How can pension plans position for potential deflationary or inflationary scenarios?

With so much uncertainty on the horizon, should pension plan sponsors be preparing to operate in a deflationary or inflationary environment?

In the short term, the economic environment will be deflationary, says Hugh O’Reilly, executive in residence at the Global Risk Institute, noting demand is down because people are staying home and not spending. “And we see this across the world. The lack of spending, the lack of demand, that creates deflation. And it creates downward pressure on prices.”

Deflation would mean a hit to pension liabilities on a solvency basis, says Daniella Vega, principal at Eckler Ltd. “On a solvency basis, if you were to enter a deflationary period where, for instance, interest rates had to be lowered or were low for a longer period of time to encourage spending, that increases your solvency liabilities.”

From a defined benefit plan sponsor perspective, a short burst of deflation could help mature indexed plans marginally because pension benefits wouldn’t be indexed and it would only result in a small impact on short-term returns, says Nathalie Proteau, associate partner and head of investment strategy for asset and risk management at Morneau Shepell Ltd. But if deflation persists, returns would likely fall, she adds, noting that, even if benefit indexation is floored at zero, pensions can’t be reduced beyond that, so the pension plan may lose more on assets than liabilities.

Proteau thinks an inflationary scenario is more likely than a deflationary scenario because of the level of government spending and low interest rates.

O’Reilly agrees that inflationary pressures could build over the longer term because of the amount of borrowing and spending that will be required. “Managing this as a long-term investor, I think, is going to take a lot of skill and a lot of talent and it’s going to be difficult.”

A high inflation environment could possibly boost DB plan funding because if benefits aren’t indexed, or indexation is capped, even with inflation, the impact on liabilities would be smaller than the impact on assets, notes Proteau. However, she adds, the situation would depend on a plan’s asset allocation.

James Davis, chief investment officer at the OPSEU Pension Trust, thinks the current environment is deflationary and that a continuation of low growth, low inflation and possibly deflation has already been priced into the bond markets and, to some extent, equity markets.

But the massive amount of fiscal stimulus, in addition to monetary stimulus, makes the current situation different than the past, he says. And he notes the unprecedented amount of stimulus could be inflationary. “I don’t mean just asset price inflation. I mean real inflation in the real economy because fiscal stimulus is putting money in the hands of consumers, whereas the monetary stimulus required the banking system as a transmission mechanism and that never occurred post global financial crisis.”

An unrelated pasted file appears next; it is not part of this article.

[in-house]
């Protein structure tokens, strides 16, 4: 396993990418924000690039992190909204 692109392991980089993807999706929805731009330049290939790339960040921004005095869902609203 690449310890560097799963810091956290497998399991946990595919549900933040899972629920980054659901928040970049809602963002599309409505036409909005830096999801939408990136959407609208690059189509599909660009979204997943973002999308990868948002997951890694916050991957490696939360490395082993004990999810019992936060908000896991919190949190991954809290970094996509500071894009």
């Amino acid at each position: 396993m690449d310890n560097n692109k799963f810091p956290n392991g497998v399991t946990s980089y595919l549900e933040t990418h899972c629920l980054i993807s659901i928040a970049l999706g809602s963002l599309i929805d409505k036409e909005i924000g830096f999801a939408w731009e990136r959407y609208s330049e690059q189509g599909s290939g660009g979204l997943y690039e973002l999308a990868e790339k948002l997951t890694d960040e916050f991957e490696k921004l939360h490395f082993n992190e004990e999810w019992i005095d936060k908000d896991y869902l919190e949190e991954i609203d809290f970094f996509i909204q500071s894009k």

A deflationary environment with low interest rates pushes investors out along the risk spectrum. And, in this type of environment, the best asset to own historically is nominal bonds, Davis says. Investors can also own assets that are bond-like with stable cash flows that earn real rates of return that are higher than government bonds, like real estate and infrastructure.

On the other hand, nominal bonds won’t do well in an inflationary environment, he adds. “In fact, if . . . bond markets begin to sense that inflation may be something that policy-makers are not as concerned about, but might be right around the corner, then longer-term bond yields would start to move higher.”

Meanwhile, assets like infrastructure and real estate would still do well in an inflationary environment. For example, in infrastructure, certain assets have repricing mechanisms and in real estate, leases could be renegotiated and the replacement costs of the properties would rise as well.

In addition to deflation or inflation, Davis says a horrible situation would be a low-growth, high-inflation environment, since not many assets would do well in that scenario. “The best that you can do is take a longer-term view and try to be as balanced as you can and be aware of what the potential challenges can be and what tools you might have at your disposal to try to deal with them.”

Pension plan sponsors and asset managers need to do a lot of work plotting out various economic forces and trying to determine how these will affect their portfolios going forward, O’Reilly notes.

Vega also highlights the benefits of scenario modelling. “In an unpredictable environment, just having a thorough understanding of the what-ifs and scenario testing is a good tool because . . . you don’t really have a crystal ball. So I think you need to understand the impacts, or the ramifications, of different economic environments and look at your risk tolerance and your ability to withstand or plan for those types of situations.”

Diversification is key, Davis says. “You can’t put all of your eggs in one basket and say, ‘OK, well, I’m betting on deflation, so I’ll do a, b and c.’ You have to be thinking about, ‘Well, what if it turns out to be the other way around and it’s actually a stagflationary environment?’”